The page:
Regarding the marriage of supposedly "conservative" forms with "progressive" content, I have to admit I've always struggled to see the politics in, say, the bare framework of a sonnet. I suppose this is my own poetic blindspot. Down at Stanford they talk about the "politics of form" and read Lyn Hejinian's "The Rejection of Closure" and I just don't see it. This might be because the first sonnets I ever loved were in Marilyn Hacker's Love, Death, and the Changing of the Seasons—a 200+ page lesbian sex romp. Or take Kim Addonizio. Or Terrance Hayes. The list goes on.

What I do think about, however, when I think about form, is the subtle (or not so subtle) ways it echoes a poem's content. Fellini movies are, if nothing else, carnivalesque. So is the sestina. Voila! Sestinas about Fellini! That's an easy example from my work, but it was certainly on my mind. And it follows Cleanth Brooks line in "The Heresy of Paraphrase" that "form and content, or content and medium, are inseparable."

It sounds, however, like you've a more engaging answer here. As for the ode, well, I've always thought of it as more a rhetorical form—of private meditation or public praise—so maybe we can leave them for Allen Tate and his Confederate dead. Now that's a conservative use of form.
DR: Marge Perloff, who I like and respect, has argued for ages that poetic form is a political stance. I guess that's possible, but making that claim too rigidly is risky. I always thought she misread Stevens's poetic politics because she found his form "traditional" or his project "modernist." I'm not so sure about that; I don't know that scattering words across the page makes you a politically edgy poet.

I really like Lyn Hejinian's poetry, but it has never seemed to me to be as reader-friendly as she wants. In "The Rejection of Closure," she claims an open poetic text "is open to the world and particularly to the reader." That's probably true. But, if I showed 50 people walking out of a Giants game a Philip Levine poem and a Lyn Hejinian poem, I'm pretty sure most would feel like the Levine poem is more open to them (and to the world) than Hejinian's. That's not a criticism; just an observation.

Lately, I've been thinking about form as a kind of bridge to the reader. Form can draw a reader in or push a reader away. One reason I experimented with so many kinds of forms in Works & Days was because I wanted to see if poems could connect in different ways via different vehicles. And, indeed, I've been amazed by how many people have a different favorite poem in the book. I figured most people would like something in the book, but I also knew that almost no one would like everything. I've been really lucky; the book has received good reviews, but one reviewer claimed I over-explained some poems, while another thought the book was marred by postmodern pastiche. On one hand, those two things seem impossible in the same book, but on the other hand, I sort of liked that two smart readers had such different experiences—good or bad.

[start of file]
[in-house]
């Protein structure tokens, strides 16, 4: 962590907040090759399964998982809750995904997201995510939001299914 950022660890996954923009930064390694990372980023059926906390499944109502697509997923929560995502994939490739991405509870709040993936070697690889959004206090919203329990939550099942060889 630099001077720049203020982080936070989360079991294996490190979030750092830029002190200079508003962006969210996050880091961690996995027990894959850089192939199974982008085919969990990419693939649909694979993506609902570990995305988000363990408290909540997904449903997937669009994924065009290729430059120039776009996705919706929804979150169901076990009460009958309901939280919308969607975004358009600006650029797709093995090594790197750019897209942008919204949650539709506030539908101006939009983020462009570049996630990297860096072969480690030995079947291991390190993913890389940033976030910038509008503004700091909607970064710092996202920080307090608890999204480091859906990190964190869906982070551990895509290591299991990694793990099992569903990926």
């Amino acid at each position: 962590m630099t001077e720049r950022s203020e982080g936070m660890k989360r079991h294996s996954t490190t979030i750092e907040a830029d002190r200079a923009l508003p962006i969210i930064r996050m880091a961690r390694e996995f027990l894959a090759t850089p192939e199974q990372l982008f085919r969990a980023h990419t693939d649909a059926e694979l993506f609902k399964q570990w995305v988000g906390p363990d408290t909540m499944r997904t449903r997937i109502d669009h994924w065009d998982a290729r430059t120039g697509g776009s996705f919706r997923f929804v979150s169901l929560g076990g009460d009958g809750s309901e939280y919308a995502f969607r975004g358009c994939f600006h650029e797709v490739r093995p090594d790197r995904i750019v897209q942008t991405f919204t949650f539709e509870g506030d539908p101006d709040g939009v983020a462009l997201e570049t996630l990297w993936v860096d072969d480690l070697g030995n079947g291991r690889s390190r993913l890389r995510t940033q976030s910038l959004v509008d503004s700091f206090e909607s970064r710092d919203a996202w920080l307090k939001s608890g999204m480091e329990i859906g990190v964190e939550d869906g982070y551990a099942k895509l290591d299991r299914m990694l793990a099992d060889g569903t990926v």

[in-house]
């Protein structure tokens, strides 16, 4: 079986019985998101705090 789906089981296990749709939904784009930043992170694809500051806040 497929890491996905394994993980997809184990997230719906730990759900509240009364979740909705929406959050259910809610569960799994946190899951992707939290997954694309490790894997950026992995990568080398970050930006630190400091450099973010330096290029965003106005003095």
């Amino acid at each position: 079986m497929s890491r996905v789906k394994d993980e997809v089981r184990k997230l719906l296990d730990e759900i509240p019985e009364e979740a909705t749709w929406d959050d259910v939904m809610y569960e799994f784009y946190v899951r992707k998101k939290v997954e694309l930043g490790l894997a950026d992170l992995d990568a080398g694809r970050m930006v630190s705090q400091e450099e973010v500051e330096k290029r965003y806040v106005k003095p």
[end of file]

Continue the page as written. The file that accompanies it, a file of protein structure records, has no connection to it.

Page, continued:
I love that you see the sestina as carnivalesque! I'd never thought about it in that way, but it does border on high camp. To me, that conversation between zany director and zany poetic form is both fun and ambitious. That perspective is just great-rather than seeing a potentially ornate genre as restrictive, you find it celebratory. That's what poetry is about.

Tell me about a poem from Other Romes that you're particularly happy with. What poem just clicks for you? And why?
DM: Considering the way the Giants have been hitting lately, we might have a difficult time catching anyone's eyes, downcast as they all are, with either a Levine or Hejinian poem. But I take your point regarding form as a bridge, and Hejinian's form in My Life—45 sentences per prose poem, for her 45th year of life—has appealed to a wide array of readers, myself included. It's her appellation of "closed text" that I chafe against, as if any poet ever wanted to produce a poem that's "closed." But she needed a foil term to "open," and now "closed text" circulates in the critical dialogue.

It sounds like you're advocating formal diversity, even within one book, while acknowledging some of the risks it entails. Hear hear. The lure of a good move—be it a winning stanza, a resonant subject, or a particular tone—can lead to monotony, if clung to for too long. Louise Gluck has a great rule: whatever she did well in the last book she discards in the next.

One of my favorite poems to return to (and read) in Other Romes is "Octopus." It's a love poem, sure, and one that, like T.R. Hummer's famous poem "Where You Go When She Sleeps," tries to capture that early, eerie realization of new love, or, as I put it: "Here is my confession: surprised by sudden love I am equally / unsure of where in time we are or might / be going." And then there's the octopus, a creature whose whole body works like a mood ring, disappears behind ink, and funnels his environment as he moves. You can see the appeal. It's also the most colorful poem in the book—"O octopus, my umber then amber bundle"—and its 64 lines snake, to my eye, pleasingly across the page.